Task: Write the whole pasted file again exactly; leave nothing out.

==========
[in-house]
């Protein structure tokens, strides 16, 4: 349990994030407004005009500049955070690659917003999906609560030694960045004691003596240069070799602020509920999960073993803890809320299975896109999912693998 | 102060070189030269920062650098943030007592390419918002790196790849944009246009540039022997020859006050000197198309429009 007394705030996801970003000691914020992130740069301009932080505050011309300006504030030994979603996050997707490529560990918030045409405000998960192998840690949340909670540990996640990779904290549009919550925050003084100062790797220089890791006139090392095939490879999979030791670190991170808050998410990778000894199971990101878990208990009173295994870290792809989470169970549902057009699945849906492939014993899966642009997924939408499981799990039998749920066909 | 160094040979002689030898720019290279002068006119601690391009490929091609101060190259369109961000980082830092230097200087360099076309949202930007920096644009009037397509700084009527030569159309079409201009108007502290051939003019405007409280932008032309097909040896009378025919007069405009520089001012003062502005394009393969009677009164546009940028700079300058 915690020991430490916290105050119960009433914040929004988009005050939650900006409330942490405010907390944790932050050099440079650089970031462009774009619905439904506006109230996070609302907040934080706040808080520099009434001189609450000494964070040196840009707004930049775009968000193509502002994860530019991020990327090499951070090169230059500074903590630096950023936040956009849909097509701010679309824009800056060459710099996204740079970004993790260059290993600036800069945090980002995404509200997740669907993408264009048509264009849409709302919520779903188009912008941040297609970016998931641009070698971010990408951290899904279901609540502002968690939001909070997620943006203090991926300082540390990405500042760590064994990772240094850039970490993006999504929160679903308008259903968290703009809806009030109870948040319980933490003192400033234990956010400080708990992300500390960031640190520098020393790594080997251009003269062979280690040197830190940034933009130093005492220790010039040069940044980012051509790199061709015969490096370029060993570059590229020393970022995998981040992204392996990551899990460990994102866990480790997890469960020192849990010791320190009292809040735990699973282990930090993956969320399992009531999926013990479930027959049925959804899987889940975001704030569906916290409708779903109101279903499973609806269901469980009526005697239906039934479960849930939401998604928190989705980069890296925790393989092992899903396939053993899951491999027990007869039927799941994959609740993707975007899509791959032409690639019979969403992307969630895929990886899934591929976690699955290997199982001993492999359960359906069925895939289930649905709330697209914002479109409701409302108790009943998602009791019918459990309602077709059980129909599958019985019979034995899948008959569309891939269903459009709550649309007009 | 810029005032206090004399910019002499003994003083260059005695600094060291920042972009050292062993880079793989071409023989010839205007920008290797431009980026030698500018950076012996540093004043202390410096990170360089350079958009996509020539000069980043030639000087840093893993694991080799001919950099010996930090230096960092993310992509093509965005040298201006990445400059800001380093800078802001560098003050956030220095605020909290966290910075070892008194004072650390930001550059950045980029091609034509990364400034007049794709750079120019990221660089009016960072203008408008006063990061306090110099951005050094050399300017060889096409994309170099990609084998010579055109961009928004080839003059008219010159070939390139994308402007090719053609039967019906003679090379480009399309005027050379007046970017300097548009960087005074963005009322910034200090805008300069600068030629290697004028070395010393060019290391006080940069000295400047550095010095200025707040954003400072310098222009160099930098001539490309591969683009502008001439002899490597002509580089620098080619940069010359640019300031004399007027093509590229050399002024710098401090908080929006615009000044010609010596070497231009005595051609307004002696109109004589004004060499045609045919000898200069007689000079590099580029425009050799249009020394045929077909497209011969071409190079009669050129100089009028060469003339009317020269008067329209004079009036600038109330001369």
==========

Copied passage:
[in-house]
């Protein structure tokens, strides 16, 4: 349990994030407004005009500049955070690659917003999906609560030694960045004691003596240069070799602020509920999960073993803890809320299975896109999912693998 | 102060070189030269920062650098943030007592390419918002790196790849944009246009540039022997020859006050000197198309429009 007394705030996801970003000691914020992130740069301009932080505050011309300006504030030994979603996050997707490529560990918030045409405000998960192998840690949340909670540990996640990779904290549009919550925050003084100062790797220089890791006139090392095939490879999979030791670190991170808050998410990778000894199971990101878990208990009173295994870290792809989470169970549902057009699945849906492939014993899966642009997924939408499981799990039998749920066909 | 160094040979002689030898720019290279002068006119601690391009490929091609101060190259369109961000980082830092230097200087360099076309949202930007920096644009009037397509700084009527030569159309079409201009108007502290051939003019405007409280932008032309097909040896009378025919007069405009520089001012003062502005394009393969009677009164546009940028700079300058 915690020991430490916290105050119960009433914040929004988009005050939650900006409330942490405010907390944790932050050099440079650089970031462009774009619905439904506006109230996070609302907040934080706040808080520099009434001189609450000494964070040196840009707004930049775009968000193509502002994860530019991020990327090499951070090169230059500074903590630096950023936040956009849909097509701010679309824009800056060459710099996204740079970004993790260059290993600036800069945090980002995404509200997740669907993408264009048509264009849409709302919520779903188009912008941040297609970016998931641009070698971010990408951290899904279901609540502002968690939001909070997620943006203090991926300082540390990405500042760590064994990772240094850039970490993006999504929160679903308008259903968290703009809806009030109870948040319980933490003192400033234990956010400080708990992300500390960031640190520098020393790594080997251009003269062979280690040197830190940034933009130093005492220790010039040069940044980012051509790199061709015969490096370029060993570059590229020393970022995998981040992204392996990551899990460990994102866990480790997890469960020192849990010791320190009292809040735990699973282990930090993956969320399992009531999926013990479930027959049925959804899987889940975001704030569906916290409708779903109101279903499973609806269901469980009526005697239906039934479960849930939401998604928190989705980069890296925790393989092992899903396939053993899951491999027990007869039927799941994959609740993707975007899509791959032409690639019979969403992307969630895929990886899934591929976690699955290997199982001993492999359960359906069925895939289930649905709330697209914002479109409701409302108790009943998602009791019918459990309602077709059980129909599958019985019979034995899948008959569309891939269903459009709550649309007009 | 810029005032206090004399910019002499003994003083260059005695600094060291920042972009050292062993880079793989071409023989010839205007920008290797431009980026030698500018950076012996540093004043202390410096990170360089350079958009996509020539000069980043030639000087840093893993694991080799001919950099010996930090230096960092993310992509093509965005040298201006990445400059800001380093800078802001560098003050956030220095605020909290966290910075070892008194004072650390930001550059950045980029091609034509990364400034007049794709750079120019990221660089009016960072203008408008006063990061306090110099951005050094050399300017060889096409994309170099990609084998010579055109961009928004080839003059008219010159070939390139994308402007090719053609039967019906003679090379480009399309005027050379007046970017300097548009960087005074963005009322910034200090805008300069600068030629290697004028070395010393060019290391006080940069000295400047550095010095200025707040954003400072310098222009160099930098001539490309591969683009502008001439002899490597002509580089620098080619940069010359640019300031004399007027093509590229050399002024710098401090908080929006615009000044010609010596070497231009005595051609307004002696109109004589004004060499045609045919000898200069007689000079590099580029425009050799249009020394045929077909497209011969071409190079009669050129100089009028060469003339009317020269008067329209004079009036600038109330001369």